You Don’t Really Know Until You Ask


Following a presentation during my first son’s Kindergarten orientation, one of the elementary school teachers asked the crowd of parents what questions they may have. A few hands raised, most with the types of questions you would expect about curriculum and grading, how discipline was handled and a miscellany of the usual first-timer inquiries. Those were questions posed by the parents. But just 18 inches from where the teacher stood, was a small colorful rug which my son was drawn to. Parents are encouraged to come sans kids in tow, but that day with our busy work schedules, bringing him along was necessary. I’m not one to subscribe to the belief that “children should be seen and not heard,” but I do expect my sons to behave appropriately, and there is a time and place for their involvement. Much to my surprise, my son’s hand flew up. And it stayed up patiently but waving occasionally, until she called on him. He politely but exuberantly shot off one question after the next. What time would the bus arrive? What is his designated bus stop number? How long is recess? Will he see his friends in other classes during joint activities or just recess? The litany of questions appeared to be never-ending and I was one part pleased at his inquisitiveness and one part mortified that he pretty much could go on and again, certain others were wondering if there was an end to his questions. Turns out everyone there was pleased with his inquiries because it was information their children might want to know. His perspective, given the newness of this situation, gave others insight to things they may have otherwise overlooked. But I noticed something more.

Aside from coming prepared with many questions, he also had some expectations of what the answers might be. I could see him checking the answers off a mental list, assured some were answered as he’d hoped, while others perhaps prompted (aghast!) more questions. I also noticed something else. People like when others step up and ask questions. I believe it’s because while many of us have questions, we sometimes concern ourselves too much with the belief people will find us ignorant if we ask them. But teachers reward children who ask questions, because doing so is an indication they are engaged in learning. It is an opportunity for them to broaden their knowledge base, and a skill a good student hones throughout their formative school years. A skill not everyone puts to use as they mature and even fewer practice in the working world. But, why? It’s likely most of us would agree that for some, asking questions makes them feel as though they appear less knowledgeable–less competent. A more common belief is that for one to be knowledgeable, they must have (all) the answers. And while many of us have opted out of asking a question at one time or another in fear of this very belief, it is arguably more important to know all the questions than it is to know all the answers.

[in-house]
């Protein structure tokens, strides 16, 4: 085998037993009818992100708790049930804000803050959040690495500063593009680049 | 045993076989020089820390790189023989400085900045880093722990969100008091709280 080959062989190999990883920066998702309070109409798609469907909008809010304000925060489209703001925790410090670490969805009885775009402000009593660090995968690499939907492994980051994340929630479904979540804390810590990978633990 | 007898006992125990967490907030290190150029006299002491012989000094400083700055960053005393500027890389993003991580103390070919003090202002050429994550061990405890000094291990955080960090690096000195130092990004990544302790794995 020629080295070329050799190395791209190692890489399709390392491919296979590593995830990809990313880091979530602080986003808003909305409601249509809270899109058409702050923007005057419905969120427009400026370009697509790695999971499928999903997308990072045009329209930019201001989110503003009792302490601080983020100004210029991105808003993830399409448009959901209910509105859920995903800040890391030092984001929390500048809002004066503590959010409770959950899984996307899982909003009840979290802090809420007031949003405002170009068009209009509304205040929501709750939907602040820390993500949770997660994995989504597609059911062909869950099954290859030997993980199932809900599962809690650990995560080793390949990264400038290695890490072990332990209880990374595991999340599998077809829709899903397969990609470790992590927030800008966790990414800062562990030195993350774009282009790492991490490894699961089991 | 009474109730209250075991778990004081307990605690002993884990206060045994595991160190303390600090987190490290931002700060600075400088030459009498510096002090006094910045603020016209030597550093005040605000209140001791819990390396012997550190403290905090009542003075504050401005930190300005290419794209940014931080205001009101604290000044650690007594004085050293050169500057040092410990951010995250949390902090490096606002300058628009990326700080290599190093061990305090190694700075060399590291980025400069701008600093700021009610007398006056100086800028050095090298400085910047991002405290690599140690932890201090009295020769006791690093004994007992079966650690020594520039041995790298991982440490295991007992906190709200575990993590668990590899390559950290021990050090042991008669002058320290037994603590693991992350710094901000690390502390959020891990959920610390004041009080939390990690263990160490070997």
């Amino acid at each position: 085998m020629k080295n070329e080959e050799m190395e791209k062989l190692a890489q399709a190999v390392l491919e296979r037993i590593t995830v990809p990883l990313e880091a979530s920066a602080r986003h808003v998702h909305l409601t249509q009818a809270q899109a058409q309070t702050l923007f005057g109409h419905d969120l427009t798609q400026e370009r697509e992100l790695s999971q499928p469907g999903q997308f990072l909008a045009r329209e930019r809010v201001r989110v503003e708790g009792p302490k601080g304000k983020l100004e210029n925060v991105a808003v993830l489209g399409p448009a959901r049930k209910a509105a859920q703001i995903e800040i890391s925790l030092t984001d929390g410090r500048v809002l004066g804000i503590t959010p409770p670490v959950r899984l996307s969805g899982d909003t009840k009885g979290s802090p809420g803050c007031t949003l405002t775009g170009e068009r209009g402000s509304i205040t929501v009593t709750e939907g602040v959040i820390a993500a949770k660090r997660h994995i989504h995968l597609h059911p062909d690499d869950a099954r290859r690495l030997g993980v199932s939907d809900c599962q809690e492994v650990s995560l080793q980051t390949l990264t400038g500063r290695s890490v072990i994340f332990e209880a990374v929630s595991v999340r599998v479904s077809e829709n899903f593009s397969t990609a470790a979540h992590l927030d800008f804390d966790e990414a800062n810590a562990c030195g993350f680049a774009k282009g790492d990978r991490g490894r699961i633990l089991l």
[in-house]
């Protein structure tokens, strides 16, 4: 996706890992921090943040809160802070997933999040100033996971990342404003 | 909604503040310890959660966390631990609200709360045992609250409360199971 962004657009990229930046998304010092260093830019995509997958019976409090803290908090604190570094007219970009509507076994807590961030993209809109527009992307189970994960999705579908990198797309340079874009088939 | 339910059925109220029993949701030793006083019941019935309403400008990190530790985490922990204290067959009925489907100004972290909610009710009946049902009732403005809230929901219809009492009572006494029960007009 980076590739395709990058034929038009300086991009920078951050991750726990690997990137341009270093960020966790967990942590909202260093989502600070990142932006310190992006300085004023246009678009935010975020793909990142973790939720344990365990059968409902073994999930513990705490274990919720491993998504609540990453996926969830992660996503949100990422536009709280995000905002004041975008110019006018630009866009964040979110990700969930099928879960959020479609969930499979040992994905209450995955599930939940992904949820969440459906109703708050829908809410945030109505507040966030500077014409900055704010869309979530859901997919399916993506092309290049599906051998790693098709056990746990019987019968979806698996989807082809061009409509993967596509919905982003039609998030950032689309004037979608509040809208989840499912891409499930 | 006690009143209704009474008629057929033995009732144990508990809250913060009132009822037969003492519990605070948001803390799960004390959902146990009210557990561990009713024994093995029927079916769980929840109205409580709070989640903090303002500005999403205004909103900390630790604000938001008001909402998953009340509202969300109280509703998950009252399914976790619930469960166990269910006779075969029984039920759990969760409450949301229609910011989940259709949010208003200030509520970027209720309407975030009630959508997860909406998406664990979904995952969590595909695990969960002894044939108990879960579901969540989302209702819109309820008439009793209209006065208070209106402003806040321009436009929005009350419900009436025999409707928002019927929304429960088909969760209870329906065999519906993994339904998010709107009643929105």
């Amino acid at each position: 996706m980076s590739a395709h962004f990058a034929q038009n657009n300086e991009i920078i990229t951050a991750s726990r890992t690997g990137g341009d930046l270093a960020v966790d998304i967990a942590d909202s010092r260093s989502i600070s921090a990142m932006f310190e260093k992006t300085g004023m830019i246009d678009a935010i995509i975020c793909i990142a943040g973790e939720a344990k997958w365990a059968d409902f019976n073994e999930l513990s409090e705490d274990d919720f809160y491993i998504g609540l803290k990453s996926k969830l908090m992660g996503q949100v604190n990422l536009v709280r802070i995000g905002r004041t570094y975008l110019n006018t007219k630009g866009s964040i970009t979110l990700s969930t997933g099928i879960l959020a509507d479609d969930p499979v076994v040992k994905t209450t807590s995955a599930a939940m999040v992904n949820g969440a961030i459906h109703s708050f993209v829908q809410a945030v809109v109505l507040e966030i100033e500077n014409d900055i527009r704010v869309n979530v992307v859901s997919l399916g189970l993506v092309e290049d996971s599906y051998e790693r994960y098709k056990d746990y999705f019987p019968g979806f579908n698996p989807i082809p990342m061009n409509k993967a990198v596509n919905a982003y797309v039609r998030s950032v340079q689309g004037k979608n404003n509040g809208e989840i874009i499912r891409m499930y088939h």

As I’ve been blessed to be on the founding or early teams of some of the most successful disruptive brands over the past decade and a half–many of them disruptive–it is expected when I join a new brand or consult with a client, that I must have all the answers. Within reason, of course. And while maybe no one but my mother thinks me a genius, people do expect I have “seen this before” and that type of experience typically yields easier answers. So when I begin a conversation with new peers, or franchisees, or a client, I establish early on I don’t have all the answers. But I do commit to one thing, which I seek in others and believe to be of greater value than the answers. I commit to having all the questions. Understand that I may have the right answers handy in some cases, but each situation is different. Every brand has its own unique challenges. Even if they look and feel familiar, and I’ve seen a similar issue arise at another brand, I remember my role is to know the questions, not simply the answers. In fact, the very people asking me for answers, already likely have them, they just may not realize it yet.

All too often, we forget that we aren’t invited to a role, especially a leadership role, to know everything. Truly, even those newly venturing onto their career path operate wrongfully under the assumption that they must know more than they do. That asking is somehow an admission of inexperience which will lead people not to place their trust in you. But asking is the first step in understanding if what we know can be applied, or if we must learn more before the provision of an answer. We forget that when learning ceases, we don’t grow. Our brands and companies and our teams don’t grow. When we aren’t willing to learn from others–especially in franchising where much of the growth happens on the front lines in the field, at the unit level–we fall victim to stagnancy; to building a structure based upon assumptions and one-sided perspectives. But innovation is born of inquisitiveness. And knowing the questions is far more valuable for growth than knowing the answers.

Questions help us understand other people’s perspective, thereby guiding us to take the light we may already posses, and shine it in the right place. Be the one who asks the questions. Don’t be afraid to say you don’t know, or that you may know, but you wish to explore perspectives and gather information through a line of questioning before drawing a conclusion. No one has all the right answers all the time, but you can always come ready to ask the right questions. You never know…you may even learn something new along the way. Perhaps even something that changes the answers you thought you already had. Even the book many consult for answers to the biggest questions in life, reminds us: ask and ye shall receive; seek and the answers shall be given to you.



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